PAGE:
When Brodrick Burse returned to his home from campus Monday night, he found a sign with a racial slur clipped to the doorframe of his second-floor Jardine Apartments residence.
“Beware N*****s Live Here!!! Knock at your own risk,” the sign read.
At about 8 p.m., Burse, junior in mass communications, posted an image on his Twitter. The tweet, which generated more than 300 retweets in less than 24 hours, included the sign in an attached photo.
“It’s 2018 and this was posted on my apartment door. This is still happening here at @KState,” Burse wrote. “I refuse to let this blatant racism stop me from moving onward and upward.”
it’s 2018 and this was posted on my apartment door. this is still happening here at @KState so if isn’t as evident as it already was everyone needs to get out and vote I refuse to let this blatant racism stop me from moving onward and upward. pic.twitter.com/X9PK2Eaw2Q
— fiji 🌐🦋 (@WhoIsBrodrick) November 6, 2018
Kansas State Housing and Dining Services commented on the tweet a couple of hours later saying the poster is being investigated.
K-State HDS does not and will never tolerate racism in its communities. The matter will be investigated.
— KStateHDS (@KStateHDS) November 6, 2018
Just after 6:30 a.m. Tuesday, the K-State Twitter account responded similarly, promising updates as they are available.
#KState is investigating the note left last night and is assisting the students involved. We will provide updates as available.
— K-State (@KState) November 6, 2018
Cindy Hollingsworth, executive director of the division of communications and marketing, said there are two investigations that can operate “simultaneously” in cases such as this.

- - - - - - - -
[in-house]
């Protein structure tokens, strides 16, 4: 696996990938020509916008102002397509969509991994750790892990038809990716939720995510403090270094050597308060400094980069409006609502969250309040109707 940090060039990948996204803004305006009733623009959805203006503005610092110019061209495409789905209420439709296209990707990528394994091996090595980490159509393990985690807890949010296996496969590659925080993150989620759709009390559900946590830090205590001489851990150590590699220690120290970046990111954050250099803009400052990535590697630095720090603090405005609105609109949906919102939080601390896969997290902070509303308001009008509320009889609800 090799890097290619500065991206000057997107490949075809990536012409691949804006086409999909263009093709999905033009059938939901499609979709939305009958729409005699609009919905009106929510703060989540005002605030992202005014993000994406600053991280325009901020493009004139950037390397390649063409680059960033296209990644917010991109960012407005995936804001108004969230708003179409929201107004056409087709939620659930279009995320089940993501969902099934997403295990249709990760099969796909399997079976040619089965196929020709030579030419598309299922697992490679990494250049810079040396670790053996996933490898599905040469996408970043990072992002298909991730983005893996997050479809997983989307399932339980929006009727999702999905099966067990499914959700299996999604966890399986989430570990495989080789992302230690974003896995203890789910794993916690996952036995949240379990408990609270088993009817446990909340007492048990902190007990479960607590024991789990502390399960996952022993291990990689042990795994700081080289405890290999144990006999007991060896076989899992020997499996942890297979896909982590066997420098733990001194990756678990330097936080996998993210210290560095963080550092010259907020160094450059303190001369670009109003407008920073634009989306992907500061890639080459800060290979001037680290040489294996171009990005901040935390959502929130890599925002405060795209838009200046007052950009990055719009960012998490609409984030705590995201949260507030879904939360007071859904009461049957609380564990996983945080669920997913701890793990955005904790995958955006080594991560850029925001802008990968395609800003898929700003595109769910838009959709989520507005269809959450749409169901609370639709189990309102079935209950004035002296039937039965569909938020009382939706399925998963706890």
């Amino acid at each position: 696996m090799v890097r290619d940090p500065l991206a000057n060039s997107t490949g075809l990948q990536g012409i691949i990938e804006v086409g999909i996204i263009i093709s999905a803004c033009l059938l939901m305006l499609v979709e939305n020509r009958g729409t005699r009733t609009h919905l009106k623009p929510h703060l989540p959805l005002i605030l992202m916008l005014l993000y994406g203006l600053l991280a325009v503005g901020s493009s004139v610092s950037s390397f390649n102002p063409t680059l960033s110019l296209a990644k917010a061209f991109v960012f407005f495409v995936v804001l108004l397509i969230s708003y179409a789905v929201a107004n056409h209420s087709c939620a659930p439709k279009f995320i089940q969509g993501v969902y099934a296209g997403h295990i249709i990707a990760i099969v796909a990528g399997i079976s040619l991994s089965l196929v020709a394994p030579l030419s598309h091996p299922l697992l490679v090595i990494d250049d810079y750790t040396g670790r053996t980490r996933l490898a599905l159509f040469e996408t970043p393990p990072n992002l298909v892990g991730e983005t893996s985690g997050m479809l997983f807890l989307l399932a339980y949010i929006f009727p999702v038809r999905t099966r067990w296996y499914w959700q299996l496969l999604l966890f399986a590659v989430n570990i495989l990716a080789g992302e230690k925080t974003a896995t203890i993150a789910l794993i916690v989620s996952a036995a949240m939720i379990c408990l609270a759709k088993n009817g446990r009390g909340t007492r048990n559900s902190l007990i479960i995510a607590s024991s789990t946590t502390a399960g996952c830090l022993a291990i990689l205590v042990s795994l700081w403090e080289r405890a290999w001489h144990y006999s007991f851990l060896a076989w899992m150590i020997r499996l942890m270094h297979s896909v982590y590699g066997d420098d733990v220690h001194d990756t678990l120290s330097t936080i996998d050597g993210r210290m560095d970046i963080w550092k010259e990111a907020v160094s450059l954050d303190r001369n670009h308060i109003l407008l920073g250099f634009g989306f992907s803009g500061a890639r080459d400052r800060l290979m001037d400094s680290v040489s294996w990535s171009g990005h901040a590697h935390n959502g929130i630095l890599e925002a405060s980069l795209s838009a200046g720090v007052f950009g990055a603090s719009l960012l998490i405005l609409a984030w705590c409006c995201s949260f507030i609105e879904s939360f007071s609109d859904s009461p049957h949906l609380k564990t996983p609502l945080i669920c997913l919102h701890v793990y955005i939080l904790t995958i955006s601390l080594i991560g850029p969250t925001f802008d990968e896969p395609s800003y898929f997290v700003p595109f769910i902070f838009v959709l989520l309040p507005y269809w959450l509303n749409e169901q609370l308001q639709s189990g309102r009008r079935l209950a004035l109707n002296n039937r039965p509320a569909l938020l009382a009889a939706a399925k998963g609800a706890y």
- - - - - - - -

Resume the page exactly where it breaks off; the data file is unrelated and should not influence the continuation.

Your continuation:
There are not security cameras in the part of Jardine where Burse lives.
“Kansas State University Police respond to an initial call and investigate for any criminal violations,” Hollingsworth said via email. “Additionally, the university’s Office of Institutional Equity, or OIE, investigates any complaints about the violation of the university’s discrimination policy.”
This particular note comes over a year after the white nationalist posters appeared overnight at K-State, bringing with them controversy over free speech and multiculturalism to the Manhattan campus and social media.
In the weeks and months that followed, similar acts including a snapchat referencing the KKK and later debunked car vandalism forced the university to cancel classes for the first KSUnite.
The victims of the posting did not immediately comment.
The Black Student Union opened its Tuesday night meeting to community members to discuss the posting. The meeting lasted more than an hour and a mix of students, faculty and administrators spoke to the group in the open forum.
This is a developing story and the Collegian will provide updates as they are made available.